At Stanwell Park yesterday. She had a shopping trolley of Whitfield family pics, photos and documents going back to the 1830s! Amazing stuff! The four hours I could spend didn’t do it justice. Lilian Lee. 90+ and sharp as… She has been a TAFE teacher in her time. Recalled I met her father and mother too sometime around 60+ years back and he gave me a ride in his buggy. Lilian’s ancestry is from this couple, the older sister of my grandfather T D S Whitfield:
Susan Caroline WHITFIELD (b. 23 May 1862 d. 13 May 1954) & Jonathan McINNES (b. 6 Jun 1859 d. 8 Feb 1946) m. 20 Jan 1885
See this obituary:
McINNES.—February 8 at his residence Spion Kop, Picton, Jonathan McInnes dearly beloved husband of Susan, loved father of William, Annie,(Mrs. Gorrick), Susan ( Mrs.Todd deceased),and Ruby ( Mrs. S Graham), and brother of L. and A. McInnes, aged 86 years.
Their youngest, Ruby McInnes (b.1893), married Stan Graham, the one who I now seem to recall giving me – and my sister? – a ride in the buggy he still kept at his then home in Lidcombe, NSW. They are Lilian Lee’s parents.
Lilian Lee on the left
Lilian had an amazing photo of William Whitfield — born 16 Mar 1812 , Parish of Drumgoon, Cootehill, Co. Cavan, Ireland, arrived on the “Thames” from Cork via Brazil and Cape Horn, age 14, married Caroline Philadelphia West 1836, died Sydney 1897. Much earlier than this one on my pages:
Lilian’s photo looks as if it was taken in the 1850s or 1860s and shows a rather gentlemanly man with a top hat. The picture above looks to me to be from the 1880s at the earliest. Perhaps the earlier photo dates from this time:
Lilian had documents relevant to this:
Public education in Tahmoor commenced in 1872 when local residents petitioned the Council of Education for assistance in the running of a school they had already established in two rooms of Denfield Villa, the home of Mr Ashcraft. The school was established under the name of ‘Bargo’ with an enrolment of 9 boys and eleven girls from the families of John Ashcraft, William Whitfield, Joseph Ratcliff, Angus McInnes, T W Bollard, Jonathan. Wells, Francis Dietrich and William Shoobridge. The first teacher was a Miss Ollis, daughter of the school master at Upper Picton.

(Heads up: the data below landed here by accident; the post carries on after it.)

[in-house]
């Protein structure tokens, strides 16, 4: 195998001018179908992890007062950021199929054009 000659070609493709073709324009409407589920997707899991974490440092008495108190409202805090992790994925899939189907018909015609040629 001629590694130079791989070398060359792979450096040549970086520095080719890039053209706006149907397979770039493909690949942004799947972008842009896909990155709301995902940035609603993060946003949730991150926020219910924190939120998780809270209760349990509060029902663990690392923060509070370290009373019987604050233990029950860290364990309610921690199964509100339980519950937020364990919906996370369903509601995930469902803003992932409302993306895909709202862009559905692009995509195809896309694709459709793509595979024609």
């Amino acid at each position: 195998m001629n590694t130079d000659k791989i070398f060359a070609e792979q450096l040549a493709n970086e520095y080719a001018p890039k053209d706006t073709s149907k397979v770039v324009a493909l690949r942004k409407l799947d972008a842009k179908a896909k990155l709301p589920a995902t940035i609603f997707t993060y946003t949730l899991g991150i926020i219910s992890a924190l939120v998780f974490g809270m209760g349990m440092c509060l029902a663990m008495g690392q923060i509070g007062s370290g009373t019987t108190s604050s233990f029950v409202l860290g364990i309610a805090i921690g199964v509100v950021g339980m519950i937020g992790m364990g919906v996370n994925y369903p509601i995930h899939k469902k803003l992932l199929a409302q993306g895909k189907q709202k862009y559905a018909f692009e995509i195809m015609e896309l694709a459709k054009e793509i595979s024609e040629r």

Sometime within the next two years, the school moved to a slab building, once again on private property, located in the vicinity of the corner of Struan Street and Remembrance Drive. By October 1878 the enrolment stood at 36.
Over the next few years, parents and citizens petitioned for a new school building complaining of the dilapidated state of the existing school room. George Bradbury, who had purchased the property on which the school stood, described it as a ‘hut’ with no water supply and the sanitary arrangements as being ‘insufficient and indecent’.
In 1882 plans were drawn for a new school to be erected on land given by Mr Bradbury which was nearly opposite the then existing school. The enrolment at this time was 52, with 38 of the children walking up to three miles from Upper Picton. The reason for the exodus from Picton to Tahmoor was the unpopularity of the Picton school master with the parents of the Picton school children, however when this was realised by the Education Department it reversed the decision to build a new school arguing that if the children from Upper Picton attended Picton school, there would be no need for the expense of a new building at Tahmoor.
Mr Bradbury tried to force the Department to build a new school by charging a rent on his premises but unfortunately this only caused the Department to close the school on 17 February 1883.
The residents wasted no time in petitioning for the re-opening of their school and by December 1883 it was once again established with an enrolment of 13 boys and 14 girls. This school was opened under the name ‘Myrtle Creek’ and was once again in Mr Bradbury’s dilapidated ‘hut’. Petitioning soon recommenced for a new school and teacher’s residence and this time they were successful with the new building being completed on 12 August 1885.
This school closed in 1904….
Lilian had a number of town plans and maps clarifying exactly where the Whitfields were in Picton/Myrtle Creek/Tahmoor/Bargo in the 19th and early 20th centuries, something I had rather puzzled over on my page About the Whitfields: from convict days. The family is still well represented in that part of the world, though I don’t know them any more.
In Stanwell Park yesterday. More pics tomorrow.